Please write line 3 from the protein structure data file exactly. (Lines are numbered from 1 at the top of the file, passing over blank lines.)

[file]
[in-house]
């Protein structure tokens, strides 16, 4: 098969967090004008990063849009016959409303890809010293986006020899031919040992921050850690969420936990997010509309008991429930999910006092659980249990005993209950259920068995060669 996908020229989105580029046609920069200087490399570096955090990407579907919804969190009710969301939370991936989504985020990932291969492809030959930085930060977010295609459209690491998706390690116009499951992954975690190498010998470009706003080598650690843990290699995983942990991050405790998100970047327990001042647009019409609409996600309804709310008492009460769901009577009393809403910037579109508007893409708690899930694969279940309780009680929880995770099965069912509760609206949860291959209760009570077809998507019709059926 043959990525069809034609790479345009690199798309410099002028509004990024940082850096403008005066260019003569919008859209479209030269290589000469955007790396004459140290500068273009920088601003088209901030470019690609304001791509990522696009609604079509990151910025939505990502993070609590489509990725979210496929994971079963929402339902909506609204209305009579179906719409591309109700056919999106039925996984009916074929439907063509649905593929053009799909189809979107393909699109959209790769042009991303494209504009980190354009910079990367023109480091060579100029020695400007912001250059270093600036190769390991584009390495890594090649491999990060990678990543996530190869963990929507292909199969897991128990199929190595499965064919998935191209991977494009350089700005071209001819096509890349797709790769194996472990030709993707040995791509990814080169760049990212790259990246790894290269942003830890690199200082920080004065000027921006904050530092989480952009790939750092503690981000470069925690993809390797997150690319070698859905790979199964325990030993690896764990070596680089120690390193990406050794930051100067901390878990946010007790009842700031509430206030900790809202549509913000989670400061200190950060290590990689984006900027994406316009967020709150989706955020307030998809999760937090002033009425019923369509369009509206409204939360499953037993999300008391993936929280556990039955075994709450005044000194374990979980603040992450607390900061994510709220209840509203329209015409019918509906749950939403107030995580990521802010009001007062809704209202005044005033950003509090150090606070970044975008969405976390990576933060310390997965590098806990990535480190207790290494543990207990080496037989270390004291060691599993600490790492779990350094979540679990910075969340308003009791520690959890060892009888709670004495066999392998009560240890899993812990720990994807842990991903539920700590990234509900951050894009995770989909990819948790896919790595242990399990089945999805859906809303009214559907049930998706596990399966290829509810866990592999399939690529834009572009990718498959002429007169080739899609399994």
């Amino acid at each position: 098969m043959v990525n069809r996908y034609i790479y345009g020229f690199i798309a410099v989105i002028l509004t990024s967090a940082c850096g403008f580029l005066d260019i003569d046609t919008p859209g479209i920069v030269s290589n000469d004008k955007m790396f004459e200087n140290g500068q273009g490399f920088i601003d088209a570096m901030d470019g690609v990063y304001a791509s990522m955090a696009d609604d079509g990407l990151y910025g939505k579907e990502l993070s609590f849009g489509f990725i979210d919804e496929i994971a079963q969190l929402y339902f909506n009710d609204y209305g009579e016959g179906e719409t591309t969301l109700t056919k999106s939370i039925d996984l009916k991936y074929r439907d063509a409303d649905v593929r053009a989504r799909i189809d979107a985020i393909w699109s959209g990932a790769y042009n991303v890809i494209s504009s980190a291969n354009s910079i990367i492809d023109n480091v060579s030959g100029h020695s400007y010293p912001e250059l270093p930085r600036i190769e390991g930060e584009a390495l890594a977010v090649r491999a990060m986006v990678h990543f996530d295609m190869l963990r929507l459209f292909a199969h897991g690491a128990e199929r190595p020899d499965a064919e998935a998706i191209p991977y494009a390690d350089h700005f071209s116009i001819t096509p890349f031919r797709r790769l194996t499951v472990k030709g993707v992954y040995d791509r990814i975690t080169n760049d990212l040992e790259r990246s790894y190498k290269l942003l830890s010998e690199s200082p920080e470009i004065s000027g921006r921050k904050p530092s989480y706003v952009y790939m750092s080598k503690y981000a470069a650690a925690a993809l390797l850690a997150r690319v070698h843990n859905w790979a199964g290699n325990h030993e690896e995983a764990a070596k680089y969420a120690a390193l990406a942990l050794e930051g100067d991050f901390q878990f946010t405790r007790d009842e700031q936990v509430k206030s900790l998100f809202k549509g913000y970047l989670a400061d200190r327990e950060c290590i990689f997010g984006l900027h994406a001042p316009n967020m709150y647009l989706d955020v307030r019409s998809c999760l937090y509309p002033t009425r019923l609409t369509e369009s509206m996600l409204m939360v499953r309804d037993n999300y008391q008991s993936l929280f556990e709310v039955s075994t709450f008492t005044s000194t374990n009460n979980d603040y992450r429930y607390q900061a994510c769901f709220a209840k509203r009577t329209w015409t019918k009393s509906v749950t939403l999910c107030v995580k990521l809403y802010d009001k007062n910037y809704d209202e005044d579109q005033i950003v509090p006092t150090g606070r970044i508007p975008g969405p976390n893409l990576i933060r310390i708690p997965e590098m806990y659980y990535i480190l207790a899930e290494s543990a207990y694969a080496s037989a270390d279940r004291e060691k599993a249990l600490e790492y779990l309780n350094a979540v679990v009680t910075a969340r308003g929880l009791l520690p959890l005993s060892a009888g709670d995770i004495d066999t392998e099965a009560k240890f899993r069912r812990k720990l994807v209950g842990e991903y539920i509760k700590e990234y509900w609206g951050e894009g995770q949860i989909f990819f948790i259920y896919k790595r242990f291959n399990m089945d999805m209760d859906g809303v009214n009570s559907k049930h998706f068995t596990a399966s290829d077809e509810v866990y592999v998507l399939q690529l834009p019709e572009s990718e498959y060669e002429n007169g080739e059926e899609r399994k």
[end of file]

């Amino acid at each position: 098969m043959v990525n069809r996908y034609i790479y345009g020229f690199i798309a410099v989105i002028l509004t990024s967090a940082c850096g403008f580029l005066d260019i003569d046609t919008p859209g479209i920069v030269s290589n000469d004008k955007m790396f004459e200087n140290g500068q273009g490399f920088i601003d088209a570096m901030d470019g690609v990063y304001a791509s990522m955090a696009d609604d079509g990407l990151y910025g939505k579907e990502l993070s609590f849009g489509f990725i979210d919804e496929i994971a079963q969190l929402y339902f909506n009710d609204y209305g009579e016959g179906e719409t591309t969301l109700t056919k999106s939370i039925d996984l009916k991936y074929r439907d063509a409303d649905v593929r053009a989504r799909i189809d979107a985020i393909w699109s959209g990932a790769y042009n991303v890809i494209s504009s980190a291969n354009s910079i990367i492809d023109n480091v060579s030959g100029h020695s400007y010293p912001e250059l270093p930085r600036i190769e390991g930060e584009a390495l890594a977010v090649r491999a990060m986006v990678h990543f996530d295609m190869l963990r929507l459209f292909a199969h897991g690491a128990e199929r190595p020899d499965a064919e998935a998706i191209p991977y494009a390690d350089h700005f071209s116009i001819t096509p890349f031919r797709r790769l194996t499951v472990k030709g993707v992954y040995d791509r990814i975690t080169n760049d990212l040992e790259r990246s790894y190498k290269l942003l830890s010998e690199s200082p920080e470009i004065s000027g921006r921050k904050p530092s989480y706003v952009y790939m750092s080598k503690y981000a470069a650690a925690a993809l390797l850690a997150r690319v070698h843990n859905w790979a199964g290699n325990h030993e690896e995983a764990a070596k680089y969420a120690a390193l990406a942990l050794e930051g100067d991050f901390q878990f946010t405790r007790d009842e700031q936990v509430k206030s900790l998100f809202k549509g913000y970047l989670a400061d200190r327990e950060c290590i990689f997010g984006l900027h994406a001042p316009n967020m709150y647009l989706d955020v307030r019409s998809c999760l937090y509309p002033t009425r019923l609409t369509e369009s509206m996600l409204m939360v499953r309804d037993n999300y008391q008991s993936l929280f556990e709310v039955s075994t709450f008492t005044s000194t374990n009460n979980d603040y992450r429930y607390q900061a994510c769901f709220a209840k509203r009577t329209w015409t019918k009393s509906v749950t939403l999910c107030v995580k990521l809403y802010d009001k007062n910037y809704d209202e005044d579109q005033i950003v509090p006092t150090g606070r970044i508007p975008g969405p976390n893409l990576i933060r310390i708690p997965e590098m806990y659980y990535i480190l207790a899930e290494s543990a207990y694969a080496s037989a270390d279940r004291e060691k599993a249990l600490e790492y779990l309780n350094a979540v679990v009680t910075a969340r308003g929880l009791l520690p959890l005993s060892a009888g709670d995770i004495d066999t392998e099965a009560k240890f899993r069912r812990k720990l994807v209950g842990e991903y539920i509760k700590e990234y509900w609206g951050e894009g995770q949860i989909f990819f948790i259920y896919k790595r242990f291959n399990m089945d999805m209760d859906g809303v009214n009570s559907k049930h998706f068995t596990a399966s290829d077809e509810v866990y592999v998507l399939q690529l834009p019709e572009s990718e498959y060669e002429n007169g080739e059926e899609r399994k």